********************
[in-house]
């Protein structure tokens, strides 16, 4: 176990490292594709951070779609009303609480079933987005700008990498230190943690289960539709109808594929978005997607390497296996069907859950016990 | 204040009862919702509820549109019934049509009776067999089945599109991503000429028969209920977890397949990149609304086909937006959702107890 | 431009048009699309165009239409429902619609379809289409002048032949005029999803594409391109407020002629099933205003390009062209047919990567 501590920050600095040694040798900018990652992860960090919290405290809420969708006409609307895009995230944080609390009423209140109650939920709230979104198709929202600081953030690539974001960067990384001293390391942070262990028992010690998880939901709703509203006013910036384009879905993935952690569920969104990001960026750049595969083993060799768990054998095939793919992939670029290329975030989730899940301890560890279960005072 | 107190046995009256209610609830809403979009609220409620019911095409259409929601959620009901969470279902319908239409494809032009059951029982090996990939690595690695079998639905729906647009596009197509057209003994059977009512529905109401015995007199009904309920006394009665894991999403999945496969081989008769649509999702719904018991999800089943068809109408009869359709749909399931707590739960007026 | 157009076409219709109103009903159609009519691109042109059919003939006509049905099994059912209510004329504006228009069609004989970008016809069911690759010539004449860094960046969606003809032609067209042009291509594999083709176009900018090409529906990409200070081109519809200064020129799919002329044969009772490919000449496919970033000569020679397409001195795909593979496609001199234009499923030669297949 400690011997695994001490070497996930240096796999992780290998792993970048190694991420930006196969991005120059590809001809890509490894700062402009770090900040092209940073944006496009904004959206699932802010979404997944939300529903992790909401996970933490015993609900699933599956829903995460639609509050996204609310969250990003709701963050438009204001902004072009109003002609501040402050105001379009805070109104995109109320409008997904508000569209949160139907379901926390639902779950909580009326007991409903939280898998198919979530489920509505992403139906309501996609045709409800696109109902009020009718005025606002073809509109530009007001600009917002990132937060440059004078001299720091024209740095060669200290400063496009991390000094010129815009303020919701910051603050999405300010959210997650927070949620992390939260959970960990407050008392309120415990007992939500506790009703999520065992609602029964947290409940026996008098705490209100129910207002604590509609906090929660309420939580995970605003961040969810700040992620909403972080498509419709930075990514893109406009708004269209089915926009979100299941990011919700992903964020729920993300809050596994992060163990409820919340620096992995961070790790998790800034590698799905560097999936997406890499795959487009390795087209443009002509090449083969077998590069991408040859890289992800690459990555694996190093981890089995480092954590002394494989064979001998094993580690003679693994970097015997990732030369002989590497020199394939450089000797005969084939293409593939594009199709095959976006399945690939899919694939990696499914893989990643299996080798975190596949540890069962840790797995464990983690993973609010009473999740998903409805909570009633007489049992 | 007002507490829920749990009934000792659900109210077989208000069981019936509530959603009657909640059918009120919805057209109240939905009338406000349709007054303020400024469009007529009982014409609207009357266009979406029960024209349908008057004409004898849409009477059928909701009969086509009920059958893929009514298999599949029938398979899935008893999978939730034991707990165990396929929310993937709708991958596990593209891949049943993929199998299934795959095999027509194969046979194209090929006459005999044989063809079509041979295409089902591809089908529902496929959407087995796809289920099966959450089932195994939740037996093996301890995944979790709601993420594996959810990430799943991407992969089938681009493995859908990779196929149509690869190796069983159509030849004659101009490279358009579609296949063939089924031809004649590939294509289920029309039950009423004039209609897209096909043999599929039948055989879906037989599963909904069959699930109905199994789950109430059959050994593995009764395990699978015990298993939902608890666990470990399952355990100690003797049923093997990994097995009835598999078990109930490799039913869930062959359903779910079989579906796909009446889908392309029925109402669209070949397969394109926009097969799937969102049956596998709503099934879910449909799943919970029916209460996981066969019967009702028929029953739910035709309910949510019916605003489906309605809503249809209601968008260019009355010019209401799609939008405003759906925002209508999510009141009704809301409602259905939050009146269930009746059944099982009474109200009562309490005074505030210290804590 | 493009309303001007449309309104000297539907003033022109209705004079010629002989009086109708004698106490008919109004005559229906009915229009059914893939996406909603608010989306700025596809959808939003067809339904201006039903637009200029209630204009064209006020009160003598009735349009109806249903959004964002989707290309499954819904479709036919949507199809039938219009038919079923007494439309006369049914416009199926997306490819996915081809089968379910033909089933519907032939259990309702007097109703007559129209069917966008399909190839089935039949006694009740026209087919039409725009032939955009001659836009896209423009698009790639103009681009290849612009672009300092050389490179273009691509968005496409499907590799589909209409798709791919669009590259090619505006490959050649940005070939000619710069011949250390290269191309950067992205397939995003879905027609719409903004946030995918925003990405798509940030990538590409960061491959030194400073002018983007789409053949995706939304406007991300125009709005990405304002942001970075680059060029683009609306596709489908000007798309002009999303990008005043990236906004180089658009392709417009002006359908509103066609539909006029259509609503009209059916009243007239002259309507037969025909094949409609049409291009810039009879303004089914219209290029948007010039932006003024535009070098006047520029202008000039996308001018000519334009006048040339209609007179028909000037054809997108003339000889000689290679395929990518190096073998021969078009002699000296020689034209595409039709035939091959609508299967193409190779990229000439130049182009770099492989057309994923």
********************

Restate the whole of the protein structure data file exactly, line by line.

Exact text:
[in-house]
């Protein structure tokens, strides 16, 4: 176990490292594709951070779609009303609480079933987005700008990498230190943690289960539709109808594929978005997607390497296996069907859950016990 | 204040009862919702509820549109019934049509009776067999089945599109991503000429028969209920977890397949990149609304086909937006959702107890 | 431009048009699309165009239409429902619609379809289409002048032949005029999803594409391109407020002629099933205003390009062209047919990567 501590920050600095040694040798900018990652992860960090919290405290809420969708006409609307895009995230944080609390009423209140109650939920709230979104198709929202600081953030690539974001960067990384001293390391942070262990028992010690998880939901709703509203006013910036384009879905993935952690569920969104990001960026750049595969083993060799768990054998095939793919992939670029290329975030989730899940301890560890279960005072 | 107190046995009256209610609830809403979009609220409620019911095409259409929601959620009901969470279902319908239409494809032009059951029982090996990939690595690695079998639905729906647009596009197509057209003994059977009512529905109401015995007199009904309920006394009665894991999403999945496969081989008769649509999702719904018991999800089943068809109408009869359709749909399931707590739960007026 | 157009076409219709109103009903159609009519691109042109059919003939006509049905099994059912209510004329504006228009069609004989970008016809069911690759010539004449860094960046969606003809032609067209042009291509594999083709176009900018090409529906990409200070081109519809200064020129799919002329044969009772490919000449496919970033000569020679397409001195795909593979496609001199234009499923030669297949 400690011997695994001490070497996930240096796999992780290998792993970048190694991420930006196969991005120059590809001809890509490894700062402009770090900040092209940073944006496009904004959206699932802010979404997944939300529903992790909401996970933490015993609900699933599956829903995460639609509050996204609310969250990003709701963050438009204001902004072009109003002609501040402050105001379009805070109104995109109320409008997904508000569209949160139907379901926390639902779950909580009326007991409903939280898998198919979530489920509505992403139906309501996609045709409800696109109902009020009718005025606002073809509109530009007001600009917002990132937060440059004078001299720091024209740095060669200290400063496009991390000094010129815009303020919701910051603050999405300010959210997650927070949620992390939260959970960990407050008392309120415990007992939500506790009703999520065992609602029964947290409940026996008098705490209100129910207002604590509609906090929660309420939580995970605003961040969810700040992620909403972080498509419709930075990514893109406009708004269209089915926009979100299941990011919700992903964020729920993300809050596994992060163990409820919340620096992995961070790790998790800034590698799905560097999936997406890499795959487009390795087209443009002509090449083969077998590069991408040859890289992800690459990555694996190093981890089995480092954590002394494989064979001998094993580690003679693994970097015997990732030369002989590497020199394939450089000797005969084939293409593939594009199709095959976006399945690939899919694939990696499914893989990643299996080798975190596949540890069962840790797995464990983690993973609010009473999740998903409805909570009633007489049992 | 007002507490829920749990009934000792659900109210077989208000069981019936509530959603009657909640059918009120919805057209109240939905009338406000349709007054303020400024469009007529009982014409609207009357266009979406029960024209349908008057004409004898849409009477059928909701009969086509009920059958893929009514298999599949029938398979899935008893999978939730034991707990165990396929929310993937709708991958596990593209891949049943993929199998299934795959095999027509194969046979194209090929006459005999044989063809079509041979295409089902591809089908529902496929959407087995796809289920099966959450089932195994939740037996093996301890995944979790709601993420594996959810990430799943991407992969089938681009493995859908990779196929149509690869190796069983159509030849004659101009490279358009579609296949063939089924031809004649590939294509289920029309039950009423004039209609897209096909043999599929039948055989879906037989599963909904069959699930109905199994789950109430059959050994593995009764395990699978015990298993939902608890666990470990399952355990100690003797049923093997990994097995009835598999078990109930490799039913869930062959359903779910079989579906796909009446889908392309029925109402669209070949397969394109926009097969799937969102049956596998709503099934879910449909799943919970029916209460996981066969019967009702028929029953739910035709309910949510019916605003489906309605809503249809209601968008260019009355010019209401799609939008405003759906925002209508999510009141009704809301409602259905939050009146269930009746059944099982009474109200009562309490005074505030210290804590 | 493009309303001007449309309104000297539907003033022109209705004079010629002989009086109708004698106490008919109004005559229906009915229009059914893939996406909603608010989306700025596809959808939003067809339904201006039903637009200029209630204009064209006020009160003598009735349009109806249903959004964002989707290309499954819904479709036919949507199809039938219009038919079923007494439309006369049914416009199926997306490819996915081809089968379910033909089933519907032939259990309702007097109703007559129209069917966008399909190839089935039949006694009740026209087919039409725009032939955009001659836009896209423009698009790639103009681009290849612009672009300092050389490179273009691509968005496409499907590799589909209409798709791919669009590259090619505006490959050649940005070939000619710069011949250390290269191309950067992205397939995003879905027609719409903004946030995918925003990405798509940030990538590409960061491959030194400073002018983007789409053949995706939304406007991300125009709005990405304002942001970075680059060029683009609306596709489908000007798309002009999303990008005043990236906004180089658009392709417009002006359908509103066609539909006029259509609503009209059916009243007239002259309507037969025909094949409609049409291009810039009879303004089914219209290029948007010039932006003024535009070098006047520029202008000039996308001018000519334009006048040339209609007179028909000037054809997108003339000889000689290679395929990518190096073998021969078009002699000296020689034209595409039709035939091959609508299967193409190779990229000439130049182009770099492989057309994923």